Revisiting the causal effect of democracy on long-run development

From a VoxEU post by Markus Eberhardt:

“Recent evidence suggests that a country switching to democracy achieves about 20% higher per capita GDP over subsequent decades. This column demonstrates the sensitivity of these findings to sample selection and presents an implementation which generalises the empirical approach. If we assume that the democracy–growth nexus can differ across countries and may be distorted by common shocks or network effects, the average long-run effect of democracy falls to 10%.

In a recent paper, Acemoglu et al. (2019), henceforth “ANRR”, demonstrated a significant and large causal effect of democracy on long-run growth. By adopting a simple binary indicator for democracy, and accounting for the dynamics of development, these authors found that a shift to democracy leads to a 20% higher level of development in the long run.1

The findings are remarkable in three ways:

  1. Previous research often emphasised that a simple binary measure for democracy was perhaps “too blunt a concept” (Persson and Tabellini 2006) to provide robust empirical evidence.
  2.  Positive effects of democracy on growth were typically only a “short-run boost” (Rodrik and Wacziarg 2005).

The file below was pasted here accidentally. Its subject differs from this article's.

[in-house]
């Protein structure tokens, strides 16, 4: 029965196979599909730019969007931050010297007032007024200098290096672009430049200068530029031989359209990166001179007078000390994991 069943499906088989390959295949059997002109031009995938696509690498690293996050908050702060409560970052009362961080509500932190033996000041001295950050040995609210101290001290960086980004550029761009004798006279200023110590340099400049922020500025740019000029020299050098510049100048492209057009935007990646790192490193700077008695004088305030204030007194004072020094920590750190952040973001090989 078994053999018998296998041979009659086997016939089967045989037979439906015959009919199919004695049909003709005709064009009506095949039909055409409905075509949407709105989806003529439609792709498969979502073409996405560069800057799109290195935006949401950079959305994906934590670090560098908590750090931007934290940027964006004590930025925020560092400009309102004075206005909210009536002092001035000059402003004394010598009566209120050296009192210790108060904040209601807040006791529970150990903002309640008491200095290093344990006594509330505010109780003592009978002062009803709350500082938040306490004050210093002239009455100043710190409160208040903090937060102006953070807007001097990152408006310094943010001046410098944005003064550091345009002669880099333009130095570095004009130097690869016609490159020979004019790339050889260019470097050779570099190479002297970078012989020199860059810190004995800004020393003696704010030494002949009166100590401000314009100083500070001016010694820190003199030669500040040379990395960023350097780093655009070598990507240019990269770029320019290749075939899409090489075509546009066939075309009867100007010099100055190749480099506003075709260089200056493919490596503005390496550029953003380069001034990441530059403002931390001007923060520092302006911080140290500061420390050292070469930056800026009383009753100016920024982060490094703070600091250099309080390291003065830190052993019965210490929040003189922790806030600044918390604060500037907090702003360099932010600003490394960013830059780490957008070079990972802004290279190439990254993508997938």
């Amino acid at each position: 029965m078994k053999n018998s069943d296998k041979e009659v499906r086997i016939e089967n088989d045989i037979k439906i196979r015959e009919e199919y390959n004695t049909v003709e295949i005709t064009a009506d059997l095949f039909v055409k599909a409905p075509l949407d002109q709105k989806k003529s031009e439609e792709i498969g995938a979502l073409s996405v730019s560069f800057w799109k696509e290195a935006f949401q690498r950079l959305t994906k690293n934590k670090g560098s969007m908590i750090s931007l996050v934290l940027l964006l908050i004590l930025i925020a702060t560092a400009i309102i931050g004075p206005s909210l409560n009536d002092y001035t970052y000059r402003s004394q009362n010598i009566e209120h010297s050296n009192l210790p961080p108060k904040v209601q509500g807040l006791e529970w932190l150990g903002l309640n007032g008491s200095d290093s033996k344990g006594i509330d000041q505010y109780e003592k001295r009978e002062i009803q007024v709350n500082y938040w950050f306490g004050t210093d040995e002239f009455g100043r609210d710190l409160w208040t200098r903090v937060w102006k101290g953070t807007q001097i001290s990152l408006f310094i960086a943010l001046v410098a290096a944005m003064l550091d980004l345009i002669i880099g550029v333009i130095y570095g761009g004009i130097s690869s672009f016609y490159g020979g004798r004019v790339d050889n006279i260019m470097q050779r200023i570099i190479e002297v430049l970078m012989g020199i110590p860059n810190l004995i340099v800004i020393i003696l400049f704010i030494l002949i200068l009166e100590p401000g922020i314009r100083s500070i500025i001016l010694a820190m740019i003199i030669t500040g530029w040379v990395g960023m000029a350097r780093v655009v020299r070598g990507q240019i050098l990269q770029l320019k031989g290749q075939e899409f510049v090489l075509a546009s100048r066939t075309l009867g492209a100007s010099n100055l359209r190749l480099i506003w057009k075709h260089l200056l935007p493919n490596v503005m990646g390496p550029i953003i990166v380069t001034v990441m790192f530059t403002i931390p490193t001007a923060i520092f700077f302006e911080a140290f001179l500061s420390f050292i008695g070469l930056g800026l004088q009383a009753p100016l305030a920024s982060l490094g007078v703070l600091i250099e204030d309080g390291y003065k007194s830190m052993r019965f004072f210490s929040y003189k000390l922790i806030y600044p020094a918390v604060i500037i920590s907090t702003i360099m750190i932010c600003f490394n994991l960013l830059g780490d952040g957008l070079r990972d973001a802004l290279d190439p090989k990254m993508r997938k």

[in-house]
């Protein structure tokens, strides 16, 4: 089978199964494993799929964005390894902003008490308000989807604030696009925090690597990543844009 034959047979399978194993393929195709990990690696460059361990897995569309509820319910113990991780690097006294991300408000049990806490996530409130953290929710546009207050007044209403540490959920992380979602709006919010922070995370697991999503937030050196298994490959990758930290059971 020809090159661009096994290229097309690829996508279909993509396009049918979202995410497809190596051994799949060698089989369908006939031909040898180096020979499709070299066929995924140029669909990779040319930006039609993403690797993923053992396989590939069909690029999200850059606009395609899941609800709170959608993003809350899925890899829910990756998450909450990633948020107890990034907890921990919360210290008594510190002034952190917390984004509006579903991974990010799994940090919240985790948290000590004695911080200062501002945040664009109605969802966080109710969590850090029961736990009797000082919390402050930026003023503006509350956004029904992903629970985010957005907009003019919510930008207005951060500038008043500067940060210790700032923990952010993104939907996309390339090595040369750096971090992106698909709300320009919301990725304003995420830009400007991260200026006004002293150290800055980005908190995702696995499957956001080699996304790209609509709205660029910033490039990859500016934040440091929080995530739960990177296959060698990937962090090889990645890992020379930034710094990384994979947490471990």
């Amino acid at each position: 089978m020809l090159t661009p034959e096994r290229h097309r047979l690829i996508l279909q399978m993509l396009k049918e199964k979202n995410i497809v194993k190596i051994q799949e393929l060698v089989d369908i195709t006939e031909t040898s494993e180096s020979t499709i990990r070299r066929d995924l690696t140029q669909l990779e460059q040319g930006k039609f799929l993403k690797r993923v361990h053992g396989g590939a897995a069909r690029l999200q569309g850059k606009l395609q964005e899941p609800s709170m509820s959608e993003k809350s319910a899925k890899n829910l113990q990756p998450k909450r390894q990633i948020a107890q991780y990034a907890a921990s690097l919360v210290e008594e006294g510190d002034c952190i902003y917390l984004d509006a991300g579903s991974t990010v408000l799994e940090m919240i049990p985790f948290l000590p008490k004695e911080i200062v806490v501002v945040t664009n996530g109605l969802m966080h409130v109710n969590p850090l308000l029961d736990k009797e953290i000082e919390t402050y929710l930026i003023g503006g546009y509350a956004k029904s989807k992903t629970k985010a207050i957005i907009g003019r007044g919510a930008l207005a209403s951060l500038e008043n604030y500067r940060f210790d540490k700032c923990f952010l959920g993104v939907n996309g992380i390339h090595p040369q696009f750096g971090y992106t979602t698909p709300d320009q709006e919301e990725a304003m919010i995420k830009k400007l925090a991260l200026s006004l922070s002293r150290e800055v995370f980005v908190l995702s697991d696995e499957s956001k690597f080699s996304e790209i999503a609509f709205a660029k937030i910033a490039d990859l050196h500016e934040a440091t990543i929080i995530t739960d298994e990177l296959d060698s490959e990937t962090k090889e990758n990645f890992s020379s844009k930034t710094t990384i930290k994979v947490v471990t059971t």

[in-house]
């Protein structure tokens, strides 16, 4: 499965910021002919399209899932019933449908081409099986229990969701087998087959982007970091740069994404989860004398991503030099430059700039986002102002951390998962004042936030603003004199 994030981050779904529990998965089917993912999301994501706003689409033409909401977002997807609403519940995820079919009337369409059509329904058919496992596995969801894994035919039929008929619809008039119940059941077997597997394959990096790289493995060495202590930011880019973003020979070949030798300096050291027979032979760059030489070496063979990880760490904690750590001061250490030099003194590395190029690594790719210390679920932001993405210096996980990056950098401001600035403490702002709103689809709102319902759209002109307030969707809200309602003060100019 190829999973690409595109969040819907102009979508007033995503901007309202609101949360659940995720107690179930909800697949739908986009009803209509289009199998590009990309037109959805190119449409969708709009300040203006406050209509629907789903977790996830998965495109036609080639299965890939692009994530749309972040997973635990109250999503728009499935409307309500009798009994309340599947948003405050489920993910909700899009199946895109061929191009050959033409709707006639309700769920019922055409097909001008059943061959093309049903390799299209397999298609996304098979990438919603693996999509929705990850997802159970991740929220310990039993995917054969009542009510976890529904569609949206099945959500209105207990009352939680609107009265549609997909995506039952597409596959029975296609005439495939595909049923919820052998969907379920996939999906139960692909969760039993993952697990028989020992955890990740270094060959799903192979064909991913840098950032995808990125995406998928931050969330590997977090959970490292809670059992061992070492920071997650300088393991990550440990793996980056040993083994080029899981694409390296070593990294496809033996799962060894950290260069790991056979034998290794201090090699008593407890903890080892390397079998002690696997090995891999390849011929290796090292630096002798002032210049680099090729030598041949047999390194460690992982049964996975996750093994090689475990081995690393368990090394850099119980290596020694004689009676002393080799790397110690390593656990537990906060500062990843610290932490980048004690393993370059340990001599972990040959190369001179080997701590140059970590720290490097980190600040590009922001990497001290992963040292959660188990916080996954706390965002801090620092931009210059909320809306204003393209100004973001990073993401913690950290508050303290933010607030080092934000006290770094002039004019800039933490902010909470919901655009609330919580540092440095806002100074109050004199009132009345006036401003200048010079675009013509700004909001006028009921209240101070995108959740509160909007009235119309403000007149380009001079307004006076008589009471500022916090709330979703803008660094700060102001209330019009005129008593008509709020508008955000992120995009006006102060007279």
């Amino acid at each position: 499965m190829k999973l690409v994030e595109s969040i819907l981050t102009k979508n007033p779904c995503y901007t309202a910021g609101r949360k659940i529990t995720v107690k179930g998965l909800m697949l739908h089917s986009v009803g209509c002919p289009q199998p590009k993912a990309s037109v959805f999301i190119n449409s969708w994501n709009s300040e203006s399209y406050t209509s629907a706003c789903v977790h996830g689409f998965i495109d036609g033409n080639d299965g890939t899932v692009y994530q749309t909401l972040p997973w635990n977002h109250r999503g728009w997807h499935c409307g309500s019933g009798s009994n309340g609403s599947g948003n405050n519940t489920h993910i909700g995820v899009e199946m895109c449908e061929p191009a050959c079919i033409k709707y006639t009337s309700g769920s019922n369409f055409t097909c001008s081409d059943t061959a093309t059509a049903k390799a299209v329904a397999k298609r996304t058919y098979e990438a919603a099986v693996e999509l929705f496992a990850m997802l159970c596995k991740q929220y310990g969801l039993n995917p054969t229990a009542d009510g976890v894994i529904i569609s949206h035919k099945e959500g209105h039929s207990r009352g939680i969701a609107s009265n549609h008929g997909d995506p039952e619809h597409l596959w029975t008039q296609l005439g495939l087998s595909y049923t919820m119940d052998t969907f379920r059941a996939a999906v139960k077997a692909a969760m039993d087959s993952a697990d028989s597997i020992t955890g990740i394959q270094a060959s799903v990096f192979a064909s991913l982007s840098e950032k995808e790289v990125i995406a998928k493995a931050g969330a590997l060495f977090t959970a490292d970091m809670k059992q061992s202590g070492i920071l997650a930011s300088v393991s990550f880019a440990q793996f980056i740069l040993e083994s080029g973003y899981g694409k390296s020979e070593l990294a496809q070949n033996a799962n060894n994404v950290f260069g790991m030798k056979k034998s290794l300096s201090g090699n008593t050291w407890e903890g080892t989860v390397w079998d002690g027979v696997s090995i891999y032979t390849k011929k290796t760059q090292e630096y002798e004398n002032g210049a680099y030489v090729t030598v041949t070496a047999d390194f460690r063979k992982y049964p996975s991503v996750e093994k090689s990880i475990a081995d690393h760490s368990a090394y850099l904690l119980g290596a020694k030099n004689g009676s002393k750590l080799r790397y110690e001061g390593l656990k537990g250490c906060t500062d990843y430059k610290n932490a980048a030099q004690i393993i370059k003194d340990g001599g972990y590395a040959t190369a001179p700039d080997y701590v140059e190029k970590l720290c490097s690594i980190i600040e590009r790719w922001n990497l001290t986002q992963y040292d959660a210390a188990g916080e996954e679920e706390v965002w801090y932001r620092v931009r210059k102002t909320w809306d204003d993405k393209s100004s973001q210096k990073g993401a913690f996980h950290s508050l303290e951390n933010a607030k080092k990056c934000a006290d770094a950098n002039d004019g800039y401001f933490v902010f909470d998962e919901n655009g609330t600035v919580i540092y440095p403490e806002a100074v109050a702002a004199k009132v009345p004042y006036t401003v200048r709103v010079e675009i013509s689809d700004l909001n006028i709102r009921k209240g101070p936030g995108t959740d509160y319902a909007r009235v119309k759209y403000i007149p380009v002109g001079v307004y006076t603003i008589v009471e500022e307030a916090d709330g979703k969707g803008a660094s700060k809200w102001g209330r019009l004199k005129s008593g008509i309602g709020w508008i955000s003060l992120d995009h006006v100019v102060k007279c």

3. The empirical findings are robust across a host of empirical estimators with different assumptions about the data generating process, including one adopting a novel instrumentation strategy (regional waves of democratisation).

ANRR’s findings are important because, as they highlight in a column on Vox, there is “a belief that democracy is bad for economic growth is common in both academic political economy as well as the popular press.” For example, Posner (2010) wrote that “[d]ictatorship will often be optimal for very poor countries”.

The simplicity of ANRR’s empirical setup, the large sample of countries, the long time horizon (1960 to 2010), and the robust positive – and remarkably stable – results across the many empirical methods they employ send a very powerful message against such doubts that democracy does cause growth.

I agree with their conclusion, but with qualifications. My investigation of democracy and growth (Eberhardt 2019) captures two important aspects that were assumed away in ANRR’s analysis:

  • Different countries may experience different relationships between democracy and growth. Existing work (including by ANRR) suggests that there may be thresholds related to democratic legacy, or level of development, or level of human capital, or whether the democratisation process was peaceful or violent. All may lead to differential growth trajectories.2
  • The world is a network. It is subject to common shocks that may affect countries differently. The Global Crisis is one example, as are spillovers across countries (Acemoglu et al. 2015, in the case of financial networks).”

Continue reading here.

Posted by at 7:27 AM

Labels: Inclusive Growth


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